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Glacier High School senior thrives on helping others

by HEIDI DESCH
Daily Inter Lake | May 31, 2023 12:00 AM

Maggie Frisbee is a natural at connecting with people.

Sitting in the foyer of Glacier High School, the senior often stops mid-conversation to say hello or smile at those who pass by.

Frisbee served as a student aid for English teacher Carrie Power, who says she’s exceptional because of how much joy she brings into a room.

“She is always willing to help others and looks for any way that she can help,” Power said. “Maggie is an ever joyful presence in the halls of Glacier High School, everyone knows Maggie's name, she is a friend to everyone she meets.”

Her parents Bob and Christine describe her as “outgoing” and “gregarious.”

“The isolation of Covid was hard for her,” Bob said. “This year she’s so much happier. She’s making up for that lost time.”

Adopted from an orphanage in China at the age of 7, she persevered through the challenge of learning English. Teachers say she’s not afraid to ask questions to make sure she understands the task before her or to admit when she doesn’t understand so she can complete the tasks to the best of her ability.

She had never seen television but later told her parents that she learned by watching the people around her. They watched her on video chat in the orphanage solving a Rubik’s Cube, and then struggle to learn English once she arrived in the U.S.

“She had so much to learn — how to get along in life,” Christine said.

In China, Frisbee had rickets and suffered breaks to both her femurs, and both of her ankles were broken. While she was well-taken care of she spent much of her time in the hospital and because of a misdiagnosis of brittle bone disease wasn’t allowed to play.

Her parents say that with every challenge their daughter has faced physically and learning about the world, and how afraid she must have been as a young child, they are amazed at the person she has grown into today.

“She’s my role model for resilience and kindness,” Christine said. “We’re so proud of Maggie.”

Now on the precipice of graduating with the Class of 2023, Frisbee has set her goal of one day becoming a traveling nurse. She’s set to attend Flathead Valley Community College to become a nursing assistant and has secured a job working at Immanuel Lutheran Communities.

“I love helping people,” Frisbee said. “I tend to help people without even being asked.”

Her mom says Frisbee made friends with all of the hospital staff when she was in the orphanage in China.

“I want to travel around and help people,” Frisbee said. “I want to go to a place like Africa where they don’t have enough nurses and help people. I want to help as many children as I can.”

AFTER YEARS of not being allowed to play in the orphanage, when doctors in the United States cleared her, she took full advantage of her new freedom.

For several years, she played a list of sports until about 18 months ago when she twisted her leg, fracturing it for the fourth time. That’s when doctors said she could no longer play sports for fear of another injury.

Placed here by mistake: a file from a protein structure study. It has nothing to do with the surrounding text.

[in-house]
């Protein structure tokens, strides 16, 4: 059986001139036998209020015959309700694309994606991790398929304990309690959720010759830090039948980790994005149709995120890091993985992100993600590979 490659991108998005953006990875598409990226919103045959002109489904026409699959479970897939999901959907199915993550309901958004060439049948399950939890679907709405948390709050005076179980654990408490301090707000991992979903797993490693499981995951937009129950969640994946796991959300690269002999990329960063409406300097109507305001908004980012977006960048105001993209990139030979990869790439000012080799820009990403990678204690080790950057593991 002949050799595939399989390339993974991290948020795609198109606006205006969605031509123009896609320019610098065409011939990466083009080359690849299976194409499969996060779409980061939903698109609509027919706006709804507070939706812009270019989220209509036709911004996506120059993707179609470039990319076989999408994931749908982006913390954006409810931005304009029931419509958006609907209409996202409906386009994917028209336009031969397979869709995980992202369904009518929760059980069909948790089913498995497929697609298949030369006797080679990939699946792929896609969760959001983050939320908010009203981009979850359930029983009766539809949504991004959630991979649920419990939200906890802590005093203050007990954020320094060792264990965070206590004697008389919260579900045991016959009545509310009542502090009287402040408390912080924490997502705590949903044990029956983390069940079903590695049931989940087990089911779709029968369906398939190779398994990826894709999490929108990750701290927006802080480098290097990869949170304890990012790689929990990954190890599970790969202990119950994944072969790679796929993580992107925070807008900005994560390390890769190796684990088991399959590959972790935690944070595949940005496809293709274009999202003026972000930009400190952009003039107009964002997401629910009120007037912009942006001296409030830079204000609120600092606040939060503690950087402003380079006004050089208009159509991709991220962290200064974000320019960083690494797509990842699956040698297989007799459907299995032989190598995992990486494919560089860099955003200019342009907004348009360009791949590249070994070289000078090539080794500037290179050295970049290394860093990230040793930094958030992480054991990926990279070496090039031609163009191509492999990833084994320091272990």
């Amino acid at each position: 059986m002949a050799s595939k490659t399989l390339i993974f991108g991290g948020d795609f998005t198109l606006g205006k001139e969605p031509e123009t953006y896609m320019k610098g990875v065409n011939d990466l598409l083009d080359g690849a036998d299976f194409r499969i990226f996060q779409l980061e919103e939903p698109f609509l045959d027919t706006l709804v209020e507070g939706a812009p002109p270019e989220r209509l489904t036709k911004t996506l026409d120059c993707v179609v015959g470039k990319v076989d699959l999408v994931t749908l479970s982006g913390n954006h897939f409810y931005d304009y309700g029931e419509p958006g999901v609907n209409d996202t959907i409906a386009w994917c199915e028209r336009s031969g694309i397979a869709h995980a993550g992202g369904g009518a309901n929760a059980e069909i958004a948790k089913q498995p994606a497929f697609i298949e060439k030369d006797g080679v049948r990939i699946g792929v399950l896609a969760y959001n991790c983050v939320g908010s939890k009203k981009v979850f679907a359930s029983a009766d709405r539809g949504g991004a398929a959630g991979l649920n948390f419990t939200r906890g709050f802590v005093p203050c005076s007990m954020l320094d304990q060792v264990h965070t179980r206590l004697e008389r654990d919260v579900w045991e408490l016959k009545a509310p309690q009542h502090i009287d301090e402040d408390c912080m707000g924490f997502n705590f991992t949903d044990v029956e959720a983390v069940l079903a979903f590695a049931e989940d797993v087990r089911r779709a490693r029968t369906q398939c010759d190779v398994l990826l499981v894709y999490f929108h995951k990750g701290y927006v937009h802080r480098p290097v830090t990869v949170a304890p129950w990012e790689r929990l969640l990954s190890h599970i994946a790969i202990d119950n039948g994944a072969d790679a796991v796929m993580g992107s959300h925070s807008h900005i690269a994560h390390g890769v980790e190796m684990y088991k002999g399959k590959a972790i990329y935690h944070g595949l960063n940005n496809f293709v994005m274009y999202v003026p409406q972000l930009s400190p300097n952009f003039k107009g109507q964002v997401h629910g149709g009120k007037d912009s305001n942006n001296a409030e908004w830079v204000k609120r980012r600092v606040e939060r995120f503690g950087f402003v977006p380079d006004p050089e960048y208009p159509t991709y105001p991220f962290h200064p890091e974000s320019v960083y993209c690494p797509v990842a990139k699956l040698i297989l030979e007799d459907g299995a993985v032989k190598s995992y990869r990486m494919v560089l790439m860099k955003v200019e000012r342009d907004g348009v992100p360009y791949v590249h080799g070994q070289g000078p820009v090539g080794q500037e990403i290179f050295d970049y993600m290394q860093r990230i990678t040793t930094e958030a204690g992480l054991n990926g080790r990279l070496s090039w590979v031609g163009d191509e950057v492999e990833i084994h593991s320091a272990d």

She stayed close to sports by serving as a manager for the girls basketball, flag football and the track and field team working behind the scenes.

“I love learning about new sports, but I also like making new friends,” Frisbee said. “I love to hang out with people.”

Always ready to help with a smile is how Mark Kessler, the head girls flag football coach, describes Frisbee. She went beyond helping set up equipment and assistance for the team, serving as a DJ for practice and playing music that would get the team working harder and enjoying practice.

“While many people could come and be able to provide assistance in getting equipment, or helping with errands; Maggie brought an incredible personality that only she possessed,” he said. “We were very lucky to have Maggie involved in our program. She will be missed, but we find comfort in knowing she will accomplish great things in her next chapter.”

Beyond sports, Frisbee is a member of the school’s National Honors Society where she volunteers for as many hours as she possibly can, even going over the hours required to volunteer.

It was her older siblings that inspired Frisbee to start playing music in the fifth grade. This year she participated in three band classes at Glacier High, learning to play the tuba and clarinet after already playing the euphonium.

“Music helps me calm down,” Frisbee said. “With all the things going on around me.”

She considers band to be one of her fun classes and says she likes to volunteer to keep busy so she’s always moving.

David Barr, director of the bands at Glacier, said when schools shut down during the pandemic she put in many hours of one-on-one online time to work on her music theory and get better at reading music.

“Maggie has always loved to play her instrument in the band,” he said. “She is always smiling, happy, and ready to improve.”

The tuba she plays is larger than her physically and learning the clarinet was tough for her, but she made improvements, Barr says while adding that she is one of his favorite students.

“Maggie has, through her participation, shown the rest of the band how to persevere,” Barr said. “When she was recovering from her broken leg, she continued to show up for rehearsals and never complained when the pain was still unbearable. She came to all of the marching band events.”

Glacier High School holds its commencement ceremony on Friday, June 2 at 10 a.m. in the gym. About 290 students are expected to graduate. The school is located at 375 Wolfpack Way, Kalispell.

Features Editor Heidi Desch may be reached at 758-4421 or hdesch@dailyinterlake.com.